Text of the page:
Dear Steve Almond: A “Letters in the Mail” response


Thanks so much for your “Letters in the Mail” letter, which I just received yesterday. It was a much-needed missive on a dreary day. Earlier that day I had actually, pathetically, posted a self-pitying “Really, really depressed right now” update on my Facebook status, and needed something to give me a bit of perspective about life and my perceptions of success, or the lack thereof.

Basically: I haven’t had much work in the past month, and now I can’t pay my rent, much less purchase groceries or tell my credit card company that the check’s in the mail. Sorry dudes; it’s not. Money troubles. That sounds like such a stupid thing to be mortally depressed about, when you write it out like that, but then again, isn’t life just a series of ridiculous highs and lows that none of us can really explain?

Steve, I’ll be honest: when you said that you left journalism to write short stories, “because being a writer means you don’t have to pretend you’re not a mess. You just have to do something interesting with your mess,” I completely understood. I’ve written as a mess for years. Usually a scuffed-up needy relationship type mess, but now that I’ve got a handle on that, it’s the money. Isn’t it always the money? You mentioned Cheryl Strayed always freaking out over her finances; that was me today. You said “Success is how ambitious people punish themselves.” If that’s true, I look forward to my forthcoming bestseller Bullshit from Reasonably Famous People I Admire.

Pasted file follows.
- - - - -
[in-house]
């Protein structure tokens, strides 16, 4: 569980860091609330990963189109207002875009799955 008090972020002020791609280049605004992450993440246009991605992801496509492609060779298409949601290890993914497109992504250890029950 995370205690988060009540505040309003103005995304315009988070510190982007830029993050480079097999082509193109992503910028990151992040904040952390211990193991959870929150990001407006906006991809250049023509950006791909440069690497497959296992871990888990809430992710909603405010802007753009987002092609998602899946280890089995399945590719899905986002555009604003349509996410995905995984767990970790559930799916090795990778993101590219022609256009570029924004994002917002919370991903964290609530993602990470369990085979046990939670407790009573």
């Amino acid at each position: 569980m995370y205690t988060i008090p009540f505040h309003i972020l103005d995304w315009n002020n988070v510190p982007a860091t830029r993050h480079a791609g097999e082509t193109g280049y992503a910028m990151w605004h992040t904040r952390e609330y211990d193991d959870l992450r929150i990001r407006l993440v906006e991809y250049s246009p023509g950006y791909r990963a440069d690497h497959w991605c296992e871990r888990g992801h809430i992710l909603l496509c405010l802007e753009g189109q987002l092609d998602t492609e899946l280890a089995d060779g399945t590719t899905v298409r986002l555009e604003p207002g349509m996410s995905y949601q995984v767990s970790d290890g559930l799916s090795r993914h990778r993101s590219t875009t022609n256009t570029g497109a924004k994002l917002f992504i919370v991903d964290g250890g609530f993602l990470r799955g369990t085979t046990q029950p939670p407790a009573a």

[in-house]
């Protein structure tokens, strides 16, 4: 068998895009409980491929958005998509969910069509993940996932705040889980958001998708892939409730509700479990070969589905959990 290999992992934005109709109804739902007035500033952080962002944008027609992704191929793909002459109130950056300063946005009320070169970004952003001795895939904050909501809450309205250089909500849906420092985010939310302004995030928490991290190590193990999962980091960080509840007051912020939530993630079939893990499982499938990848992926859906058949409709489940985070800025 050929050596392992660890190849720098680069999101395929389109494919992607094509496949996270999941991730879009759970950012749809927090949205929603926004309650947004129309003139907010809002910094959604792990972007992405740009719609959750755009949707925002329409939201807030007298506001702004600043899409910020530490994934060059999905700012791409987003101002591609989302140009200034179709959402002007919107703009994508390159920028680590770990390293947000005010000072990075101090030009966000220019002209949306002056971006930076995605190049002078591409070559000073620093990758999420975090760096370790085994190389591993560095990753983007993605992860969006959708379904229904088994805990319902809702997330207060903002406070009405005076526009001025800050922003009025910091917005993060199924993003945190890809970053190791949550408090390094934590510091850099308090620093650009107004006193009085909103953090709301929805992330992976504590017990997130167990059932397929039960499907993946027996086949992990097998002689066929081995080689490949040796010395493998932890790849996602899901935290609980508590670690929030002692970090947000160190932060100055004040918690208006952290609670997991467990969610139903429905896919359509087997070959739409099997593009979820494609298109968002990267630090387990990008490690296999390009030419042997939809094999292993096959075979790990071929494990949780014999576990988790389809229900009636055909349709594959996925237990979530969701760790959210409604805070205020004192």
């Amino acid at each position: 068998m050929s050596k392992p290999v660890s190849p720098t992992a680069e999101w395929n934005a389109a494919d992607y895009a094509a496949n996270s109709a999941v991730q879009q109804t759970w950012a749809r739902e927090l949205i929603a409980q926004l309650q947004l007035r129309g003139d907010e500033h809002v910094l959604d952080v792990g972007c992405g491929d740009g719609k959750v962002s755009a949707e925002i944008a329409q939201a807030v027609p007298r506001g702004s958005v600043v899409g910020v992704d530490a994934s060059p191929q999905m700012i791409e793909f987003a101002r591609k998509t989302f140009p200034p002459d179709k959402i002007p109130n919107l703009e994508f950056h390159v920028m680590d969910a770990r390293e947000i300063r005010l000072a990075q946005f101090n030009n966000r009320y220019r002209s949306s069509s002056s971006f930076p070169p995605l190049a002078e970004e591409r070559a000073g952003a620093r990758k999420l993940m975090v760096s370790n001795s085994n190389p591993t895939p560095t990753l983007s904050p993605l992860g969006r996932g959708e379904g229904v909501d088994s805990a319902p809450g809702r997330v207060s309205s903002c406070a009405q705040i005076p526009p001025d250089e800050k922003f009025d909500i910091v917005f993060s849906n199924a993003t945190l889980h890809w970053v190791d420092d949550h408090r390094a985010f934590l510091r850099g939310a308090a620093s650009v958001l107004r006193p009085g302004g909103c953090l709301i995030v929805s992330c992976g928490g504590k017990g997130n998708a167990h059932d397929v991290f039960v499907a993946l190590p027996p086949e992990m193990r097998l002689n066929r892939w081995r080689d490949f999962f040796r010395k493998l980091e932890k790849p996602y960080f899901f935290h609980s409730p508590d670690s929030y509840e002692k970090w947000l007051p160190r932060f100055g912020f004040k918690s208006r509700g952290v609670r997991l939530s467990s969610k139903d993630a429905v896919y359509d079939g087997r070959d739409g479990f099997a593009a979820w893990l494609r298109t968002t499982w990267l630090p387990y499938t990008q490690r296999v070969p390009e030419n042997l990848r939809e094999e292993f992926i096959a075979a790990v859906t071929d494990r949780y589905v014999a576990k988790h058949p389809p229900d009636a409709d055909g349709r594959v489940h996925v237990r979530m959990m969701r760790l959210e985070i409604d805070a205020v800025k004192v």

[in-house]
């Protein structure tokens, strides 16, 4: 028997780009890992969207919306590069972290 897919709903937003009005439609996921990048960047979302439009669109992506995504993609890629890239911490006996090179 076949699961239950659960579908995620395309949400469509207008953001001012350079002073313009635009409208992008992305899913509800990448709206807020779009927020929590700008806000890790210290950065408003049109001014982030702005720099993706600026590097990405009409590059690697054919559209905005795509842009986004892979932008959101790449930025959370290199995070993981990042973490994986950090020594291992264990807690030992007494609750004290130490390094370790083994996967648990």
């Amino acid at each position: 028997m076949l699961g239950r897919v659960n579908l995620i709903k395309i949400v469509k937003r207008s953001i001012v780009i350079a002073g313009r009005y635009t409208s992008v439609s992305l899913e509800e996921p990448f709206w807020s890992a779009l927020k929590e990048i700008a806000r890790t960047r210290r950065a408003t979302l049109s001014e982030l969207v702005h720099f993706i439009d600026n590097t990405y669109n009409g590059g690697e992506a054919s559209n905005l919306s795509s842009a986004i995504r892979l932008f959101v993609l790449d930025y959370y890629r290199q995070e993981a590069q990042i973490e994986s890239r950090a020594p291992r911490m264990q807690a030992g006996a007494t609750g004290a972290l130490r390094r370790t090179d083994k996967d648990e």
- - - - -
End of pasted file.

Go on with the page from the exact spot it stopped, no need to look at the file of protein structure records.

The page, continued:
But you know what? I have to agree that “there’s always a joke lurking in the darkest shit.” Call it that old Nietzschean chestnut of “what doesn’t kill ya…” if you like, but people really do only learn from the painful parts, the bad times, the darkest shit. Why is it that we’re wired that way? And also, why is it that we can change our behaviors by being paid to do so? The only thing that really works to get kids motivated to get good grades, a recent study suggests, is bribery! And isn’t that true for us grown-ups, too? We want to be rewarded for having done the right thing, even if the right thing is just writing your own address on a letter, rather than allowing the postal service to deliver your missive sans stamp under the guise of being “returned to sender.” (An outdated reference for kids these days, I’m sure, but one that seemed appropriate, given your letter’s snail-mail trajectory and the Postal Service song that puts it far more eloquently.)

Bribery. Monetary bribery. It works for writers: we are the chameleons changing our tone and tactic to suit the mood of the highest bidder. We write for little green bits of paper, or nowadays for 1s and 0s launched into our Paypal accounts from god-knows-where. Every day, we try to scrape it together as the business world demands more text, less poetry and erodes the value of the written word, pricing it at less than one cent each. How can that ever add up to success?